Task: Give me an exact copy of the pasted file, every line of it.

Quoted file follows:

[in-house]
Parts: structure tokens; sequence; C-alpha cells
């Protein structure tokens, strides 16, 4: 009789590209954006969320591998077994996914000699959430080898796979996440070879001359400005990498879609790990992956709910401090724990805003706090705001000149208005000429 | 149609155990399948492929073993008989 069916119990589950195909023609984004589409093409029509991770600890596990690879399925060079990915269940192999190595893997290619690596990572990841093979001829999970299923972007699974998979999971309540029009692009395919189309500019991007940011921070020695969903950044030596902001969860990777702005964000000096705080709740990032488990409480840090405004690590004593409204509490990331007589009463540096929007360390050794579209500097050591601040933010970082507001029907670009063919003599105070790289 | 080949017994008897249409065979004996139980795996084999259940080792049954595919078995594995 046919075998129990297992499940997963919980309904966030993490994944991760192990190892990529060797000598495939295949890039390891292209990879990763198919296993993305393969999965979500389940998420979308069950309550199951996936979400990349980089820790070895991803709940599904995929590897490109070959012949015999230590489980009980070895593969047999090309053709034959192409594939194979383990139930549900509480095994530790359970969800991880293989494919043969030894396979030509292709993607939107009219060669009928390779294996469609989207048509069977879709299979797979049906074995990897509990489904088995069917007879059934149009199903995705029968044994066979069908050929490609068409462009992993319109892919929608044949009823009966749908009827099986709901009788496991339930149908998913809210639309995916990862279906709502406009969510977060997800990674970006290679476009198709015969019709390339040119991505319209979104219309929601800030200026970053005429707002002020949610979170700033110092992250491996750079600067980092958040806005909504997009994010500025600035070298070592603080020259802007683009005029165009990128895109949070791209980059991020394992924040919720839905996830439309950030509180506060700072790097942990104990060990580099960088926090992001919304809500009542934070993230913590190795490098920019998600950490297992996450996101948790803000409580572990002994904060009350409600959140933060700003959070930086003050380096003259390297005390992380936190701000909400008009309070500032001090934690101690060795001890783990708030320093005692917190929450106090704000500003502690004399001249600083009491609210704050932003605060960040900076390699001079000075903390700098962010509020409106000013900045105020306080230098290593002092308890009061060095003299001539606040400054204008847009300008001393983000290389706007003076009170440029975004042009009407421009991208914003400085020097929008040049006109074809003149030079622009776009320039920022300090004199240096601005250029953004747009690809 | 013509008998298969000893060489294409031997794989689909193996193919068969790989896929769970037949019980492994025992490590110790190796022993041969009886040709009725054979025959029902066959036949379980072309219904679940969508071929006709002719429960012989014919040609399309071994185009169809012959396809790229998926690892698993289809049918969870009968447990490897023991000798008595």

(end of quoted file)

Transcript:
[in-house]
Parts: structure tokens; sequence; C-alpha cells
């Protein structure tokens, strides 16, 4: 009789590209954006969320591998077994996914000699959430080898796979996440070879001359400005990498879609790990992956709910401090724990805003706090705001000149208005000429 | 149609155990399948492929073993008989 069916119990589950195909023609984004589409093409029509991770600890596990690879399925060079990915269940192999190595893997290619690596990572990841093979001829999970299923972007699974998979999971309540029009692009395919189309500019991007940011921070020695969903950044030596902001969860990777702005964000000096705080709740990032488990409480840090405004690590004593409204509490990331007589009463540096929007360390050794579209500097050591601040933010970082507001029907670009063919003599105070790289 | 080949017994008897249409065979004996139980795996084999259940080792049954595919078995594995 046919075998129990297992499940997963919980309904966030993490994944991760192990190892990529060797000598495939295949890039390891292209990879990763198919296993993305393969999965979500389940998420979308069950309550199951996936979400990349980089820790070895991803709940599904995929590897490109070959012949015999230590489980009980070895593969047999090309053709034959192409594939194979383990139930549900509480095994530790359970969800991880293989494919043969030894396979030509292709993607939107009219060669009928390779294996469609989207048509069977879709299979797979049906074995990897509990489904088995069917007879059934149009199903995705029968044994066979069908050929490609068409462009992993319109892919929608044949009823009966749908009827099986709901009788496991339930149908998913809210639309995916990862279906709502406009969510977060997800990674970006290679476009198709015969019709390339040119991505319209979104219309929601800030200026970053005429707002002020949610979170700033110092992250491996750079600067980092958040806005909504997009994010500025600035070298070592603080020259802007683009005029165009990128895109949070791209980059991020394992924040919720839905996830439309950030509180506060700072790097942990104990060990580099960088926090992001919304809500009542934070993230913590190795490098920019998600950490297992996450996101948790803000409580572990002994904060009350409600959140933060700003959070930086003050380096003259390297005390992380936190701000909400008009309070500032001090934690101690060795001890783990708030320093005692917190929450106090704000500003502690004399001249600083009491609210704050932003605060960040900076390699001079000075903390700098962010509020409106000013900045105020306080230098290593002092308890009061060095003299001539606040400054204008847009300008001393983000290389706007003076009170440029975004042009009407421009991208914003400085020097929008040049006109074809003149030079622009776009320039920022300090004199240096601005250029953004747009690809 | 013509008998298969000893060489294409031997794989689909193996193919068969790989896929769970037949019980492994025992490590110790190796022993041969009886040709009725054979025959029902066959036949379980072309219904679940969508071929006709002719429960012989014919040609399309071994185009169809012959396809790229998926690892698993289809049918969870009968447990490897023991000798008595």